But the brightest minds in the medical and scientific community had nothing to offer but hypotheses – certainly not solutions. And after months in his solitary hospital chambers, his only companion the dancing shadows on the wall, the doctors all surrendered. And exactly thirty days after that, the Northwestern attending in change of his case entered Matt’s room, clipboard clutched to his chest.
“Matt,” he said with a sigh. They had long ago established a first name basis. “I’m afraid we haven’t gotten any closer to figuring out what’s wrong with you. We’re getting to the point where the best we can hope for is to control the situation.”
“Alright Dr. Brinkley, that’ll be enough,” said a man in a dark blue suit as he bustled into Matt’s room, brushing aside Dr. Brinkley. The man had a long, thin face and delicate features that matched his slight frame. “Matt, I’m Dr. James Hoffman with the Department of Health and Human Services. How are you doing?”
“Um,” Matt said. “Okay, I guess.”
“That’s great. Matt, I’m afraid we’re in a bit of a pickle here. You see, you have a very unique condition.”
“A unique and potentially dangerous condition, wouldn’t you agree?”
Well,” Matt said, twisting in his hospital bed as he struggled to sit up. “I wouldn’t say – “
“Yes, well, we would say. It’s our responsibility to the American people to ensure that we do what’s best for all of our citizens. I’m sure you’ve heard of the plague?”
“There are over thirty cases of the plague in America right now. Did you know that?”
The man smirked. “Oh course you didn’t. It’s our job to make sure that you don’t know it and that you don’t get the plague. Containment is the key. Do you see where I’m going with this, Matt?”
“I think I do. I don’t have the plague,” Matt said, his voice rising slightly.
“No, you don’t. If you did, we’d know what to do. In fact, we have no idea what you have. And we don’t know if you represent a hazard to the public health.”
“Now wait a minute,” Matt said, his response now a full shout. “What’s your fucking point.”
“My fucking point, as you put it, is this: men,” he said, calling over his shoulder. At his summons, two fully armed soldiers entered the room and stood at either side of the door. “These men will be escorting you out of here to a place where you’ll be safe. And where we’ll all be safe.”
Matt slumped back into his bed and closed his eyes. “Jesus Christ,” he groaned.
Three months later, the door to Matt’s “recovery suite” opened and a man walked in wearing military fatigues decorated with an array of stars and bars. In three months, Matt’s life had ceased to be what he once knew. The rumors had propagated back to him that he’d been declared dead, whereabouts unknown. Actual news was lost to him, though, as he had been confined to a small apartment since the Department of Health and Human Services had declared him a hazard to mankind.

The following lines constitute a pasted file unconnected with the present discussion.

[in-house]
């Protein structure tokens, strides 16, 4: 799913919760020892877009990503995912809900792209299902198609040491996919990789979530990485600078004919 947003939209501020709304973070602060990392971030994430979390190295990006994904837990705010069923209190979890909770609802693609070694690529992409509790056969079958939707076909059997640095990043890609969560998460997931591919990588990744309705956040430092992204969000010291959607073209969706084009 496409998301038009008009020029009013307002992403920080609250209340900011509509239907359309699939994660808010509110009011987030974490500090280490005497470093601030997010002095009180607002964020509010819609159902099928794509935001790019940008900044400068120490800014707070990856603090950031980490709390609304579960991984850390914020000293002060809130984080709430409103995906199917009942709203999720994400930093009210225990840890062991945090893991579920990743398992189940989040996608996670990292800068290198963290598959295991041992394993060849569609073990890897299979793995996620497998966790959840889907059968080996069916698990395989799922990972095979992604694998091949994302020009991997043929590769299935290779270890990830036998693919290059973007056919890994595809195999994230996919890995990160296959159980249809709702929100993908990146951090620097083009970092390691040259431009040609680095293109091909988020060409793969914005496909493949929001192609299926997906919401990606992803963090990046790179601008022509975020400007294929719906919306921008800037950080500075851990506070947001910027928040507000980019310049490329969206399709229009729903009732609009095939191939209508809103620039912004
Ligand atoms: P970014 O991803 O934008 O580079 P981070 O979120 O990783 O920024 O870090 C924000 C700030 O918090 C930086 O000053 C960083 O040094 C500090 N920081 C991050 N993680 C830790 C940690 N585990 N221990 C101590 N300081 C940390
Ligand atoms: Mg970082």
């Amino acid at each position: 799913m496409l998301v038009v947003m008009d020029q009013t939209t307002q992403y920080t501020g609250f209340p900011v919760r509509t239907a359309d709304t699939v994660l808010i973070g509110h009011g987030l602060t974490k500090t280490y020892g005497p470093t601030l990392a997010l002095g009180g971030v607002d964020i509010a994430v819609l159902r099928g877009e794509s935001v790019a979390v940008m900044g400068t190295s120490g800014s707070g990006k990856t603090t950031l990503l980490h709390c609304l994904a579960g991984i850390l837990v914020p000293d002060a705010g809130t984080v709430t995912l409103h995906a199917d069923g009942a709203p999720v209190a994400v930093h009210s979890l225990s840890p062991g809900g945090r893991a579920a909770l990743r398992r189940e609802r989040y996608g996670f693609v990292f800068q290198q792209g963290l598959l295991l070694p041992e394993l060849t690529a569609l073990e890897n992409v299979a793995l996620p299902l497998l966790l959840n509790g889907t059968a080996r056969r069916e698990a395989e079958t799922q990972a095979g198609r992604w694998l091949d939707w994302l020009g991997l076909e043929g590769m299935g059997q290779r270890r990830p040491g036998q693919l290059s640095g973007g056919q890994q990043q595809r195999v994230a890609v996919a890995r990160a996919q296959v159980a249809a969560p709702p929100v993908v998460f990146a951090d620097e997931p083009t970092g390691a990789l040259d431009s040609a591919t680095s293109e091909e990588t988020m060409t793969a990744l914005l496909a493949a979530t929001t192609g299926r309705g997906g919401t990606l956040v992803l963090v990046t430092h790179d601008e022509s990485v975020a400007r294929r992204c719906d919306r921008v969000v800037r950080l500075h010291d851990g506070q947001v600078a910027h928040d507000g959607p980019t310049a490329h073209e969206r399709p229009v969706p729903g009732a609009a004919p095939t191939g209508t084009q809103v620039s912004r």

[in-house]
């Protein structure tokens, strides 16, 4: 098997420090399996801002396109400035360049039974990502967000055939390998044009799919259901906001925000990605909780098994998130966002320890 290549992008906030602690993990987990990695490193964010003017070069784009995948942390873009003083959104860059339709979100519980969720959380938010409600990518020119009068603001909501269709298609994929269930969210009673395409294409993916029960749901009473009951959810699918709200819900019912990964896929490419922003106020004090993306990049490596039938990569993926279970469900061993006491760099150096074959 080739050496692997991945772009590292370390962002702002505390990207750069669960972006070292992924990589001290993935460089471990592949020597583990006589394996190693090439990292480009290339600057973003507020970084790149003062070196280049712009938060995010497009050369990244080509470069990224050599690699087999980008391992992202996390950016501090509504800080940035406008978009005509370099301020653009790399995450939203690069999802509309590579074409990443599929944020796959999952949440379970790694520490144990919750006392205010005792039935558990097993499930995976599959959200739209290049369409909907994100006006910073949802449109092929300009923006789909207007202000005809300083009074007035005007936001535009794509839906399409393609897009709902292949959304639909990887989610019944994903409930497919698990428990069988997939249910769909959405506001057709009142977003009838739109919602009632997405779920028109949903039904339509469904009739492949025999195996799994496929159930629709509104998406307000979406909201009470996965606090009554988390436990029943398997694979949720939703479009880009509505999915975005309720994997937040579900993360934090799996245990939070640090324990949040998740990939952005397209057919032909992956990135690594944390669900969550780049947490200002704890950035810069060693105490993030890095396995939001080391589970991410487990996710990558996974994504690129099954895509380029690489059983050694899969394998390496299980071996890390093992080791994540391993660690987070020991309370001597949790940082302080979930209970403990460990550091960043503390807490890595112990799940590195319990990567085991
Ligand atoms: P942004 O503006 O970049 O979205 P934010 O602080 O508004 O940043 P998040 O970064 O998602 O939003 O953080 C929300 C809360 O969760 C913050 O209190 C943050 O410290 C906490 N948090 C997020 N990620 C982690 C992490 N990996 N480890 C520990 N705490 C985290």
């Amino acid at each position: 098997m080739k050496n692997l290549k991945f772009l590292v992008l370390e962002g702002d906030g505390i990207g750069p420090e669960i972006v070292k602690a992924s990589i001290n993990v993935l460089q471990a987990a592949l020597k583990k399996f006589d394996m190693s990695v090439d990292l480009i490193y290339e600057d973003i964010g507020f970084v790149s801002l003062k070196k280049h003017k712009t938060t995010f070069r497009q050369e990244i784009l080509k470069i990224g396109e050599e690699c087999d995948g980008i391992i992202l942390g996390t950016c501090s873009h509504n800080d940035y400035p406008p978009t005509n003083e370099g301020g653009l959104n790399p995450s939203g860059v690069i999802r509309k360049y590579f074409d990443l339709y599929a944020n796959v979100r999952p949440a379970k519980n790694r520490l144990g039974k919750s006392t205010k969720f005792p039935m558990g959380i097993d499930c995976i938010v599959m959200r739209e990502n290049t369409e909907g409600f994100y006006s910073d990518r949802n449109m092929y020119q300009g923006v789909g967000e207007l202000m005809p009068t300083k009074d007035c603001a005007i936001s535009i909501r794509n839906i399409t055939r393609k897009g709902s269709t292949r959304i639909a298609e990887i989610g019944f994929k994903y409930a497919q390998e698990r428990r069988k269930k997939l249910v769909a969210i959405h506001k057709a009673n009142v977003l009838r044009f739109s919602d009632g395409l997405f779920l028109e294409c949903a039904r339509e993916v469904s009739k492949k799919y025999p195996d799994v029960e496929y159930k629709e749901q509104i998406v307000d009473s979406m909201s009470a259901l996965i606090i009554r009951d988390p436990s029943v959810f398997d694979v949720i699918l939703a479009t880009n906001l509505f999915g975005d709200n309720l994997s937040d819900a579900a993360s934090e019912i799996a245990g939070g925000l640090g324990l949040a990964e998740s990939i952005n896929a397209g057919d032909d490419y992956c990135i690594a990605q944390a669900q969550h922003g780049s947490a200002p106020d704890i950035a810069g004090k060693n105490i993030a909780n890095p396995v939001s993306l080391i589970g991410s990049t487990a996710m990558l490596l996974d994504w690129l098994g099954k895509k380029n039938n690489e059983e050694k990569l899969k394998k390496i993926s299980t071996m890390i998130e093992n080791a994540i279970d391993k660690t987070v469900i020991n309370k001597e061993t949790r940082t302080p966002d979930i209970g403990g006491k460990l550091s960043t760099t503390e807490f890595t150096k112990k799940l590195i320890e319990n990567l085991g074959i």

Hanging in each corner of every room of his apartment was a kerosene lap and Matt spent most hours of the day reading by their dim glow. He was doing just that when the military man entered.
“Matthew,” he said, walking into Matt’s apartment without waiting for an invitation and taking a seat in a tall, wooden chair across from the leather reading chair in which Matt sat. “I’m General Casey of the United States Armed Forces. It’s nice to finally meet you after all this time.”
“I’m sorry?” Matt said, closing his book and setting it in his lap
“You’ve been the talk of the military since we heard about your little condition. I would have been here sooner if it wasn’t for that pencil-dick doctor of yours.” The general nodded back towards the doorway where Doctor Hoffman, the man responsible for Matt’s confinement, stood half-in-half-out of the room, hugging the door jam. Matt smiled in spite of himself.
“Do you know how valuable you could be to an operation like ours?” the general continued, leaning in towards Matt who instinctively eased back away from his gaze. The general had a weathered, leathery face that was in sharp contrast to the bright, blue eyes that now held Matt’s; a look of casual command that caused both Matt’s mouth and sphincter to tighten. Matt just stared back at him, waiting for the general to continue. “You can steal the light, Matt. That’s something we can’t do. The military can’t just throw the enemy into darkness, Matt. Not yet. Not without you.”
“You. Have you ever read a comic book, Matt?”
“Do you want to become a real-life super hero Matt? Do you want to become ‘The Blinking Man’? Or do you want to be considered some sort of disease-ridden freak by this government-run asshole factory?”
“‘The Blinking Man’,” Matt said, staring over the general’s shoulder at the glow of the kerosene lantern, rolling the name over in his mind. Suddenly his eyes snapped back to the generals. “Would I get to wear a costume?”